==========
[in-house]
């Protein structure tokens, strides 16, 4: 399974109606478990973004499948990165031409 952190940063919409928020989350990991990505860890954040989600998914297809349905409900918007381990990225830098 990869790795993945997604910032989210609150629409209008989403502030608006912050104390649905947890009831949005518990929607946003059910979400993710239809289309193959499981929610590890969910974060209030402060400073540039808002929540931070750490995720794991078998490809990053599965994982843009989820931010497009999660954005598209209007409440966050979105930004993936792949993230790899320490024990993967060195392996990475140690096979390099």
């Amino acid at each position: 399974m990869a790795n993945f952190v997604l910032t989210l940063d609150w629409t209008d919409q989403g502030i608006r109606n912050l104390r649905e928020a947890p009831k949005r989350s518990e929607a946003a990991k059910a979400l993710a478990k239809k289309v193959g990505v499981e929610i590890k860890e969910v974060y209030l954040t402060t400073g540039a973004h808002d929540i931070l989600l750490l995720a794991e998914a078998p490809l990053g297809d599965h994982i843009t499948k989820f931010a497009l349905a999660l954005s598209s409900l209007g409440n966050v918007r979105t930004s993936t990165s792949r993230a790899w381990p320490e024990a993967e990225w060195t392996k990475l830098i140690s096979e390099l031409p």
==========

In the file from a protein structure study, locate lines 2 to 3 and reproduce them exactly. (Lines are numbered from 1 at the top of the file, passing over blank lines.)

């Protein structure tokens, strides 16, 4: 399974109606478990973004499948990165031409 952190940063919409928020989350990991990505860890954040989600998914297809349905409900918007381990990225830098 990869790795993945997604910032989210609150629409209008989403502030608006912050104390649905947890009831949005518990929607946003059910979400993710239809289309193959499981929610590890969910974060209030402060400073540039808002929540931070750490995720794991078998490809990053599965994982843009989820931010497009999660954005598209209007409440966050979105930004993936792949993230790899320490024990993967060195392996990475140690096979390099």
């Amino acid at each position: 399974m990869a790795n993945f952190v997604l910032t989210l940063d609150w629409t209008d919409q989403g502030i608006r109606n912050l104390r649905e928020a947890p009831k949005r989350s518990e929607a946003a990991k059910a979400l993710a478990k239809k289309v193959g990505v499981e929610i590890k860890e969910v974060y209030l954040t402060t400073g540039a973004h808002d929540i931070l989600l750490l995720a794991e998914a078998p490809l990053g297809d599965h994982i843009t499948k989820f931010a497009l349905a999660l954005s598209s409900l209007g409440n966050v918007r979105t930004s993936t990165s792949r993230a790899w381990p320490e024990a993967e990225w060195t392996k990475l830098i140690s096979e390099l031409p």